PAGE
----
Nephrotic Syndrome in Adults

  • Definition

    Nephrotic syndrome happens when the kidneys let protein leak into the urine. When this happens, there is not enough protein in the blood. Low protein in the blood allows fluid to leak out of the blood stream and into body tissues.
    Nephrotic syndrome is a collection of the following signs:
    • High protein in the urine
    • Low protein in the blood
    • Swelling of body tissues
    • High cholesterol in the blood
    Nephrotic syndrome is not a disease itself. It is a set of signs and symptoms that indicate that another disease has damaged the kidneys, and that they are no longer working properly.
  • Causes

    Nephrotic syndrome is caused by damage to tiny filters in the kidneys, called glomeruli. The glomeruli filter waste and excess water from the blood. This forms urine, which reaches the bladder via the ureters. Diseases that damage the glomeruli cause nephrotic syndrome.
    Anatomy of the Kidney
    Copyright © Nucleus Medical Media, Inc.
    Diseases that may lead to nephrotic syndrome include:
    • Glomerulonephritis—inflammation of the glomeruli from infection or other causes
    • Diabetic nephropathy—kidney complications from diabetes
    • Membranous nephropathy
    • IgA nephropathy
    • Membranoproliferative glomerulonephritis
    • Renal amyloidosis—abnormal protein deposits in the kidneys
    • Minimal change disease
    • Other diseases, including systemic lupus erythematosus, certain infections, toxins, drugs, allergic reactions, sickle cell disease, renal vein thrombosis, and some types of cancer
  • Risk Factors

    Tell your doctor if you have any of the following factors that increase your risk of nephrotic syndrome:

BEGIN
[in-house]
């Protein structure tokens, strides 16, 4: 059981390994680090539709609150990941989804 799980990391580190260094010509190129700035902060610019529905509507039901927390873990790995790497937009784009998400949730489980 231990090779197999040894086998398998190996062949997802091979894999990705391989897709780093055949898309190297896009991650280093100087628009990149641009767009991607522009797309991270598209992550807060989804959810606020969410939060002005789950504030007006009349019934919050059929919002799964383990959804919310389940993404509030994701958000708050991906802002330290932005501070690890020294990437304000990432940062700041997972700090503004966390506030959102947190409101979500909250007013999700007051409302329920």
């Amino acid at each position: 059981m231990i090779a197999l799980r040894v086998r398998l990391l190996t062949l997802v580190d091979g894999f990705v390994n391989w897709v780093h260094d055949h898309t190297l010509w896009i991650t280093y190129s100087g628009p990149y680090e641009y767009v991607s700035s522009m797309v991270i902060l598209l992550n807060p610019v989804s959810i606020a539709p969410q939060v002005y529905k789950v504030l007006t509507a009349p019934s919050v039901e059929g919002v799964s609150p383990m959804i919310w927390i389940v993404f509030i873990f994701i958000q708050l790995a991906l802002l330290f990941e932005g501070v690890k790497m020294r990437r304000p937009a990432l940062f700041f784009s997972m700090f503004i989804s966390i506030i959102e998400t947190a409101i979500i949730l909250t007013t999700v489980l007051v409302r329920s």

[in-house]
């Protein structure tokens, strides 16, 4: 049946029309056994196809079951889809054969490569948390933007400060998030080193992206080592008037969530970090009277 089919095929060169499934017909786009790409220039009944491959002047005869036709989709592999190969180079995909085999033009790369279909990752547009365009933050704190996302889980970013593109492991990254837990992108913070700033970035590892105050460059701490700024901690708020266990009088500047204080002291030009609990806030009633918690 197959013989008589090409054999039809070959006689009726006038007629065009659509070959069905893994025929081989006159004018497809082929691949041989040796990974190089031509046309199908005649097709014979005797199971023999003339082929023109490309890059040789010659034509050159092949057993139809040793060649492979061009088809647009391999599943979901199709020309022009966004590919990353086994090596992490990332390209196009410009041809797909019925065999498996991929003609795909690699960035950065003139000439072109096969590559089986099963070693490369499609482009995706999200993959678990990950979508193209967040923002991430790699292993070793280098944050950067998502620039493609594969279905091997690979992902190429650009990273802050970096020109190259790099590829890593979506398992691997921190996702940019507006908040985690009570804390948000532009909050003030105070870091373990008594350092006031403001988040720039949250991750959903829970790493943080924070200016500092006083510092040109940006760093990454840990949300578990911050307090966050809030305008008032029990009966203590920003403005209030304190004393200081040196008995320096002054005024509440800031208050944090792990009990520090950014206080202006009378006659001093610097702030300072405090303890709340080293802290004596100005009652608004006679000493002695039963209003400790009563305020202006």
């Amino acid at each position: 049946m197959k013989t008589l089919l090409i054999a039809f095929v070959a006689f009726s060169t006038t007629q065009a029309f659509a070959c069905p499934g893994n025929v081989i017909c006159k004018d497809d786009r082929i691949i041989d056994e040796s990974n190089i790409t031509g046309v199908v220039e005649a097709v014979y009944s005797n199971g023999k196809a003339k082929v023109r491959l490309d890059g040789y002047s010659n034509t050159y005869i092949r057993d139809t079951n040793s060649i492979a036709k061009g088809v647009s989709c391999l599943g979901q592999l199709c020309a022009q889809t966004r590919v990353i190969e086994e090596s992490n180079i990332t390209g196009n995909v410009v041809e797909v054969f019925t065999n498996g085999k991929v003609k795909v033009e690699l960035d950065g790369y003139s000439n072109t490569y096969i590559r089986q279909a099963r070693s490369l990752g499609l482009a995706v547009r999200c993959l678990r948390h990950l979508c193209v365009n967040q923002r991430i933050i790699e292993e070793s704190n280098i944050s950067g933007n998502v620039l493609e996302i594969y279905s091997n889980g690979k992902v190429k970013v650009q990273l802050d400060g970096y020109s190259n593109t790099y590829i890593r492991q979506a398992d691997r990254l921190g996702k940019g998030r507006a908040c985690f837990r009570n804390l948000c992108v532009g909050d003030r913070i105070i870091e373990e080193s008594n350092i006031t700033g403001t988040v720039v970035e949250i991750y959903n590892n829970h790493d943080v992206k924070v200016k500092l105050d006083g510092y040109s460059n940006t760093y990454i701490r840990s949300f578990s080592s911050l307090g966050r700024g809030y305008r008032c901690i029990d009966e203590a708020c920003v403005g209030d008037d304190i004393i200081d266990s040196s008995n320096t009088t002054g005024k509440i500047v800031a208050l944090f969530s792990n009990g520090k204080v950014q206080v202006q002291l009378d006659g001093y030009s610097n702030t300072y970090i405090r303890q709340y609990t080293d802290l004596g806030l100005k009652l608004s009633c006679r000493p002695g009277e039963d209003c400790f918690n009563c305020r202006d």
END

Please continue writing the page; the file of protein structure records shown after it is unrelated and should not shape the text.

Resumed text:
• Diabetes
    • Lupus
    • Exposure to drugs or toxins
    • Certain infections
  • Symptoms

    Symptoms may include:
    • Swelling around the following body parts:
      • Feet
      • Ankles
      • Abdomen
      • Hands
      • Face
      • Eyes
    • Weight gain from excess fluids
    • Shortness of breath
    • Poor appetite
    • Foamy urine
    • Fatigue
  • Diagnosis

    Your doctor will ask about your symptoms and medical history. A physical exam will be done. High blood pressure may indicate kidney damage. A urine test will show if you have too much protein or any blood in your urine. A blood test will show if your blood contains too much cholesterol and not enough protein.
    Your bodily fluids and tissues may be tested. This can be done with:
    • Blood tests
    • Urine tests
    • Biopsy
    Images may need to be taken of your bodily structures. This can be done with:
    If your doctor suspects nephrotic syndrome, you may be referred to a kidney specialist.
  • Treatment

    Treatment depends on what is causing the nephrotic syndrome. Some cases are treatable with medicine, while others lead to kidney failure despite treatment. The underlying cause will be treated, if possible. Steps will be taken to:
    • Adjust your diet to replace protein lost in the urine
    • Use ACE inhibitors to reduce protein loss in some cases
    • Treat edema by restricting salt intake and taking diuretics, also known as water pills
    • Lower cholesterol and blood pressure with diet, exercise, and medicines
  • Prevention

    Most conditions that lead to nephrotic syndrome cannot be prevented. However, the risk of type 2 diabetes may be reduced through exercise and weight control.

    American Kidney Fund

    National Kidney Foundation


    HealthLink BC

    The Kidney Foundation of Canada


    Nephrotic syndrome. National Kidney Foundation website. Available at: Accessed July 12, 2013.

    Nephrotic syndrome in adults. EBSCO DynaMed website. Available at: Updated November 28, 2012. Accessed July 12, 2013.

    Nephrotic syndrome in adults. National Kidney and Urologic Disease Information Clearinghouse website. Available at: Updated April 19, 2012. Accessed July 12, 2013.

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